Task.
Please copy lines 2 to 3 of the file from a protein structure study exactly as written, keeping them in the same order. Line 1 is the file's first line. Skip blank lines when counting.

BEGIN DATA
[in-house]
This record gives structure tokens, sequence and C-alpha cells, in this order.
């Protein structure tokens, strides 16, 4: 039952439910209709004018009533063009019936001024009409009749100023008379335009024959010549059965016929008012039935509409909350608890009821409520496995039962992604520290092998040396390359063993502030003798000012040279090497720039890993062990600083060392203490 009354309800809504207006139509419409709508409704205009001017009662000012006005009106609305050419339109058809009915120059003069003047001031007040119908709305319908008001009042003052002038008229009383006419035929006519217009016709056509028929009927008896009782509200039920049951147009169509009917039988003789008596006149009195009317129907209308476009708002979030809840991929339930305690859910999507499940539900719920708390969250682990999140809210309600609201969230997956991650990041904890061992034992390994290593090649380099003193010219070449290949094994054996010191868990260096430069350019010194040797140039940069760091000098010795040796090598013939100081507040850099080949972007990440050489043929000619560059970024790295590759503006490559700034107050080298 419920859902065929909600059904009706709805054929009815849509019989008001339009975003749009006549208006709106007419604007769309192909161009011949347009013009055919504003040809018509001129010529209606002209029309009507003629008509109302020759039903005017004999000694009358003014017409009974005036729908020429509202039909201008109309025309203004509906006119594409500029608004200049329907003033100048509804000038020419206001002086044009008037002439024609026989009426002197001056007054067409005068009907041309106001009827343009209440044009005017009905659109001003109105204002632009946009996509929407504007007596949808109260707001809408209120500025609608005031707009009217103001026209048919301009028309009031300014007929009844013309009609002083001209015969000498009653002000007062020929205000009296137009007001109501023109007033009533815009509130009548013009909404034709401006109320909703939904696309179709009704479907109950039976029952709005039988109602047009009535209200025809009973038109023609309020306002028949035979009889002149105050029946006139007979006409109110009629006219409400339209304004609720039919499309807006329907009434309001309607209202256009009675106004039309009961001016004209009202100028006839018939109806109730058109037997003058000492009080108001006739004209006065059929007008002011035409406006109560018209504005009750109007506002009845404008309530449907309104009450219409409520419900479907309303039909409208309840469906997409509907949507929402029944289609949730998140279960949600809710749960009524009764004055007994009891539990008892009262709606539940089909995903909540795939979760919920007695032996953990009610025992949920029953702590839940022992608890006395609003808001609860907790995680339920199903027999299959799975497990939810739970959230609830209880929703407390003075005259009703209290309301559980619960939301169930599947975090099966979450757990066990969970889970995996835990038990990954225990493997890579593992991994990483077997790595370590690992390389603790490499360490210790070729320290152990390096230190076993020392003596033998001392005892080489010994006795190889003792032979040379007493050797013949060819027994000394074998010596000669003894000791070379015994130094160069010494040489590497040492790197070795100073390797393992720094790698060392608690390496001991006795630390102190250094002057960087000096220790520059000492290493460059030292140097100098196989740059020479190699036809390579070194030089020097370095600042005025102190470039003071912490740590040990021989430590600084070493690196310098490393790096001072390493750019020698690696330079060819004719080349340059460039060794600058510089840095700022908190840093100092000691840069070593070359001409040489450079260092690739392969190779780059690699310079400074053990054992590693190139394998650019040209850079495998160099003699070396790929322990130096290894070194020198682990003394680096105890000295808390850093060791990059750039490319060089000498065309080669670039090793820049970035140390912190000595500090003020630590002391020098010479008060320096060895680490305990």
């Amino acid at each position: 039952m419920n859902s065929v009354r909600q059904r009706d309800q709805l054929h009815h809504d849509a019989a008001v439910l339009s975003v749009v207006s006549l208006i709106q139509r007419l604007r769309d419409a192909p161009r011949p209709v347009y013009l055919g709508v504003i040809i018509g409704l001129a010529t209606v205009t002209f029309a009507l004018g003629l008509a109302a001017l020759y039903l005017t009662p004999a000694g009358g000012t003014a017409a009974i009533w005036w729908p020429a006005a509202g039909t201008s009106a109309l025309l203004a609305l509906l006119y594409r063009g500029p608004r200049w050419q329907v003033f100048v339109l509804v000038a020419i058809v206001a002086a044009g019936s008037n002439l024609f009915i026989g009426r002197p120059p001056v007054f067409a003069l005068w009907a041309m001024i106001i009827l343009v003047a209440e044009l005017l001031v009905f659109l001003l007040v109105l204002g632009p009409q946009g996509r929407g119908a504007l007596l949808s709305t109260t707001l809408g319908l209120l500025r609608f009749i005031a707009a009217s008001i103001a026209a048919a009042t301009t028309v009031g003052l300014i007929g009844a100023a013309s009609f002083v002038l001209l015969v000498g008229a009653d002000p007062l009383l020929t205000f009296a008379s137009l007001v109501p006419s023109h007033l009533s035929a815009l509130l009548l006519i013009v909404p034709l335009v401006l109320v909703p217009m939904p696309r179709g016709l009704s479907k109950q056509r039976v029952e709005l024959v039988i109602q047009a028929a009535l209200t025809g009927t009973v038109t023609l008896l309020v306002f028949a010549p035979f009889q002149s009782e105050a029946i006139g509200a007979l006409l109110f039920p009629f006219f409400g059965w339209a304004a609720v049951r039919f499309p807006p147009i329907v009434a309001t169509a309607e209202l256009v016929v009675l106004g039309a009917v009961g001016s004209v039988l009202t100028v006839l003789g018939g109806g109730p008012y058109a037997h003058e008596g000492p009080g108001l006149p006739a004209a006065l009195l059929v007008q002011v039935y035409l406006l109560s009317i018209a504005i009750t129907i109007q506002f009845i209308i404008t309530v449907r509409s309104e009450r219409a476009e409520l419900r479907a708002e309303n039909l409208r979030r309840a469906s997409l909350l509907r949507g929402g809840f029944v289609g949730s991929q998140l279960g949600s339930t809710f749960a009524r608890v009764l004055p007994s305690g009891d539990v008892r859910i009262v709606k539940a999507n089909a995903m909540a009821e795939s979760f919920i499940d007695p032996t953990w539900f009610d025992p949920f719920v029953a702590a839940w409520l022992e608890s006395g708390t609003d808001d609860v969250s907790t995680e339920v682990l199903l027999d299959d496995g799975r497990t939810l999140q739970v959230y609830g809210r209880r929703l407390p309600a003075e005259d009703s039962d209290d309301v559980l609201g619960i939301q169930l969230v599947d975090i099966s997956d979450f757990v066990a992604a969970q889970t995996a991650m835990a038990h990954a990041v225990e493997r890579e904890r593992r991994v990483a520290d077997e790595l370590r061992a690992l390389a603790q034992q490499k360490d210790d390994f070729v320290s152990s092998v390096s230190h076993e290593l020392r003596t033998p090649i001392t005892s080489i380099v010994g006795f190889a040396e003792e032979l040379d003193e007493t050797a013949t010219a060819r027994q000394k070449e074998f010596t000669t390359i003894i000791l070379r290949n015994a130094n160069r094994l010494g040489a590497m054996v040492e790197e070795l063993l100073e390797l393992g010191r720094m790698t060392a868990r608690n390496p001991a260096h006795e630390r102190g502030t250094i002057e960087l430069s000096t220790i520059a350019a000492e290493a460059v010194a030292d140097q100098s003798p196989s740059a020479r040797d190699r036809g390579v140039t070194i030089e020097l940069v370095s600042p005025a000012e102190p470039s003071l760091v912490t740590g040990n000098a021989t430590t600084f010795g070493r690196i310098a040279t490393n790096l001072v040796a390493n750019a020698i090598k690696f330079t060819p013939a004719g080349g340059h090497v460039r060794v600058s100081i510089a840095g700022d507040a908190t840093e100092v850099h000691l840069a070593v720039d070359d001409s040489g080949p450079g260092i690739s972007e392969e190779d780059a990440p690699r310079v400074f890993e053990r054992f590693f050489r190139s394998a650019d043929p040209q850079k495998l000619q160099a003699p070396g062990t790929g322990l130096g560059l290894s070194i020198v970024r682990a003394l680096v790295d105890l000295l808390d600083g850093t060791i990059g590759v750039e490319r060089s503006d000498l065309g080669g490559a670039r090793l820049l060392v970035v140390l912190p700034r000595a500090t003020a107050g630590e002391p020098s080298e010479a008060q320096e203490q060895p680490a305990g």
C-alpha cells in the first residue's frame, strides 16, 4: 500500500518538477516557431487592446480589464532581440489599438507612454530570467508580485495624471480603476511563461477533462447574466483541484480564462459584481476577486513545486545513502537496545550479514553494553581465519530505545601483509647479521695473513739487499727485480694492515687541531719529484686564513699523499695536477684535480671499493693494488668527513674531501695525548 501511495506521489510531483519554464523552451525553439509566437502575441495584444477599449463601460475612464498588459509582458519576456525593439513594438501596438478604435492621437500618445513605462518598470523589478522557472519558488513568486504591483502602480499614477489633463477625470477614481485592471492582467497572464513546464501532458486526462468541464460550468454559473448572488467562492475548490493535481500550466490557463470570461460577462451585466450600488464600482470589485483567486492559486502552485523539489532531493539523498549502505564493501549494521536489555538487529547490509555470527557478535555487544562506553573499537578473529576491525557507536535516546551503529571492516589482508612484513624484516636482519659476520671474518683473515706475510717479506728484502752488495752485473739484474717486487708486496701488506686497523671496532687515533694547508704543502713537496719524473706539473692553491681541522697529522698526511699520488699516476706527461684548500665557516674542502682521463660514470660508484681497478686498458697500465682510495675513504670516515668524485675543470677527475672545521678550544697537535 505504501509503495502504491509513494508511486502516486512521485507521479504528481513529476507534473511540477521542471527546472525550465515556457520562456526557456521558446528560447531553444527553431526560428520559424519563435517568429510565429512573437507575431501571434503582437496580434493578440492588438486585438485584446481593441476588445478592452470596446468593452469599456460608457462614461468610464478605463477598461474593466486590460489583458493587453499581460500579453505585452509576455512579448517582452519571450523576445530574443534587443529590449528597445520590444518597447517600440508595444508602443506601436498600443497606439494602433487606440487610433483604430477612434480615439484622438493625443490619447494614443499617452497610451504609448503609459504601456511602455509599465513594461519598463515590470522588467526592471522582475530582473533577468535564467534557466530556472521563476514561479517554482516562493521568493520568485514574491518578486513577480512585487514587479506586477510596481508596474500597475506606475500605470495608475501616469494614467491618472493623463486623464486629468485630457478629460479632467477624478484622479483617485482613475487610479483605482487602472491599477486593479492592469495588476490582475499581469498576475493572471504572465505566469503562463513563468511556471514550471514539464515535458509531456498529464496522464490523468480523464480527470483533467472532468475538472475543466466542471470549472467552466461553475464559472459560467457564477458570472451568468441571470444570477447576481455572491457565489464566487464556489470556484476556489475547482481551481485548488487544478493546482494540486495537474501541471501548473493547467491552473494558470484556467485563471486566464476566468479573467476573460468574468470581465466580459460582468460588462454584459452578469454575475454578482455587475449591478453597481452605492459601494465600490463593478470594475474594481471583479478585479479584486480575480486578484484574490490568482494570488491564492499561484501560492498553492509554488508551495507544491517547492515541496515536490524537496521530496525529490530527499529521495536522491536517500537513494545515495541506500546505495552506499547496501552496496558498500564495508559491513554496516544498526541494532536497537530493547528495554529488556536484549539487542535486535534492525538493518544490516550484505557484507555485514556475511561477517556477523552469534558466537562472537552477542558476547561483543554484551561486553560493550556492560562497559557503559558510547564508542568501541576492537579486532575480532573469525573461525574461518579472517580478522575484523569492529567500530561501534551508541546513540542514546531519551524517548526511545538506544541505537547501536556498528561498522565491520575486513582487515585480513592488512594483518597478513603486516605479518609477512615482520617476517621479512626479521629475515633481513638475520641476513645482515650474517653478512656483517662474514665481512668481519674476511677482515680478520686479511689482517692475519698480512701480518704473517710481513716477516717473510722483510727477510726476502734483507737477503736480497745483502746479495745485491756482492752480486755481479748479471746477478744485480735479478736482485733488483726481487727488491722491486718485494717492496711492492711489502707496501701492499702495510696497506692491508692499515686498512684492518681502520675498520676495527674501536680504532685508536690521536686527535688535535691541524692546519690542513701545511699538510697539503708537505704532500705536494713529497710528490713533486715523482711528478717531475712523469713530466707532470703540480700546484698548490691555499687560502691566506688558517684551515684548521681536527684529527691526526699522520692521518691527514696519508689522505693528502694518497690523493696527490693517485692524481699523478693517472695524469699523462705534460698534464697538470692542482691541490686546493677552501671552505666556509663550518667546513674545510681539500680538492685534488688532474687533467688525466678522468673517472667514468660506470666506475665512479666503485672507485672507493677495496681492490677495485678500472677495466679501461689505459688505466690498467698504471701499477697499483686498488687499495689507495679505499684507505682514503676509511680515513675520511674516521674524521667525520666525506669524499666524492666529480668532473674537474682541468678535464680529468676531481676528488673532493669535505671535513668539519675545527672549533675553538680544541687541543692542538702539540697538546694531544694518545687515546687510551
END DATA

This record gives structure tokens, sequence and C-alpha cells, in this order.
């Protein structure tokens, strides 16, 4: 039952439910209709004018009533063009019936001024009409009749100023008379335009024959010549059965016929008012039935509409909350608890009821409520496995039962992604520290092998040396390359063993502030003798000012040279090497720039890993062990600083060392203490 009354309800809504207006139509419409709508409704205009001017009662000012006005009106609305050419339109058809009915120059003069003047001031007040119908709305319908008001009042003052002038008229009383006419035929006519217009016709056509028929009927008896009782509200039920049951147009169509009917039988003789008596006149009195009317129907209308476009708002979030809840991929339930305690859910999507499940539900719920708390969250682990999140809210309600609201969230997956991650990041904890061992034992390994290593090649380099003193010219070449290949094994054996010191868990260096430069350019010194040797140039940069760091000098010795040796090598013939100081507040850099080949972007990440050489043929000619560059970024790295590759503006490559700034107050080298 419920859902065929909600059904009706709805054929009815849509019989008001339009975003749009006549208006709106007419604007769309192909161009011949347009013009055919504003040809018509001129010529209606002209029309009507003629008509109302020759039903005017004999000694009358003014017409009974005036729908020429509202039909201008109309025309203004509906006119594409500029608004200049329907003033100048509804000038020419206001002086044009008037002439024609026989009426002197001056007054067409005068009907041309106001009827343009209440044009005017009905659109001003109105204002632009946009996509929407504007007596949808109260707001809408209120500025609608005031707009009217103001026209048919301009028309009031300014007929009844013309009609002083001209015969000498009653002000007062020929205000009296137009007001109501023109007033009533815009509130009548013009909404034709401006109320909703939904696309179709009704479907109950039976029952709005039988109602047009009535209200025809009973038109023609309020306002028949035979009889002149105050029946006139007979006409109110009629006219409400339209304004609720039919499309807006329907009434309001309607209202256009009675106004039309009961001016004209009202100028006839018939109806109730058109037997003058000492009080108001006739004209006065059929007008002011035409406006109560018209504005009750109007506002009845404008309530449907309104009450219409409520419900479907309303039909409208309840469906997409509907949507929402029944289609949730998140279960949600809710749960009524009764004055007994009891539990008892009262709606539940089909995903909540795939979760919920007695032996953990009610025992949920029953702590839940022992608890006395609003808001609860907790995680339920199903027999299959799975497990939810739970959230609830209880929703407390003075005259009703209290309301559980619960939301169930599947975090099966979450757990066990969970889970995996835990038990990954225990493997890579593992991994990483077997790595370590690992390389603790490499360490210790070729320290152990390096230190076993020392003596033998001392005892080489010994006795190889003792032979040379007493050797013949060819027994000394074998010596000669003894000791070379015994130094160069010494040489590497040492790197070795100073390797393992720094790698060392608690390496001991006795630390102190250094002057960087000096220790520059000492290493460059030292140097100098196989740059020479190699036809390579070194030089020097370095600042005025102190470039003071912490740590040990021989430590600084070493690196310098490393790096001072390493750019020698690696330079060819004719080349340059460039060794600058510089840095700022908190840093100092000691840069070593070359001409040489450079260092690739392969190779780059690699310079400074053990054992590693190139394998650019040209850079495998160099003699070396790929322990130096290894070194020198682990003394680096105890000295808390850093060791990059750039490319060089000498065309080669670039090793820049970035140390912190000595500090003020630590002391020098010479008060320096060895680490305990």